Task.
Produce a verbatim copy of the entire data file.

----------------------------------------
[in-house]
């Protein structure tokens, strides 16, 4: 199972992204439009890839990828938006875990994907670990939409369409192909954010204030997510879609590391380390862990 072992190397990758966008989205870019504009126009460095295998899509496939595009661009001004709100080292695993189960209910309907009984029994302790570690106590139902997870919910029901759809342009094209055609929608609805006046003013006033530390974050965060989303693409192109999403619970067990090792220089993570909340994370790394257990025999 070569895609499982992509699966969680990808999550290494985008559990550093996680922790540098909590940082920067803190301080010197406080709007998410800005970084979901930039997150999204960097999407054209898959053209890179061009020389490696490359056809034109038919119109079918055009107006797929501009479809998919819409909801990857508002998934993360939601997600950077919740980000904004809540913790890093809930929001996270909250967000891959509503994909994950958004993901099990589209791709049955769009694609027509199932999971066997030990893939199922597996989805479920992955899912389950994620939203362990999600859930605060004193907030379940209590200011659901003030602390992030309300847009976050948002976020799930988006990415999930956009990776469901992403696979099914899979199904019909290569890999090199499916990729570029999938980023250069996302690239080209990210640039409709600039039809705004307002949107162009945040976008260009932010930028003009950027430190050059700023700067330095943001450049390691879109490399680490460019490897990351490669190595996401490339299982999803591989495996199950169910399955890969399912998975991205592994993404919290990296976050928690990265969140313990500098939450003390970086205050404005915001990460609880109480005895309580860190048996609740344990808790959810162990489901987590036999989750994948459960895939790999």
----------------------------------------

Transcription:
[in-house]
């Protein structure tokens, strides 16, 4: 199972992204439009890839990828938006875990994907670990939409369409192909954010204030997510879609590391380390862990 072992190397990758966008989205870019504009126009460095295998899509496939595009661009001004709100080292695993189960209910309907009984029994302790570690106590139902997870919910029901759809342009094209055609929608609805006046003013006033530390974050965060989303693409192109999403619970067990090792220089993570909340994370790394257990025999 070569895609499982992509699966969680990808999550290494985008559990550093996680922790540098909590940082920067803190301080010197406080709007998410800005970084979901930039997150999204960097999407054209898959053209890179061009020389490696490359056809034109038919119109079918055009107006797929501009479809998919819409909801990857508002998934993360939601997600950077919740980000904004809540913790890093809930929001996270909250967000891959509503994909994950958004993901099990589209791709049955769009694609027509199932999971066997030990893939199922597996989805479920992955899912389950994620939203362990999600859930605060004193907030379940209590200011659901003030602390992030309300847009976050948002976020799930988006990415999930956009990776469901992403696979099914899979199904019909290569890999090199499916990729570029999938980023250069996302690239080209990210640039409709600039039809705004307002949107162009945040976008260009932010930028003009950027430190050059700023700067330095943001450049390691879109490399680490460019490897990351490669190595996401490339299982999803591989495996199950169910399955890969399912998975991205592994993404919290990296976050928690990265969140313990500098939450003390970086205050404005915001990460609880109480005895309580860190048996609740344990808790959810162990489901987590036999989750994948459960895939790999």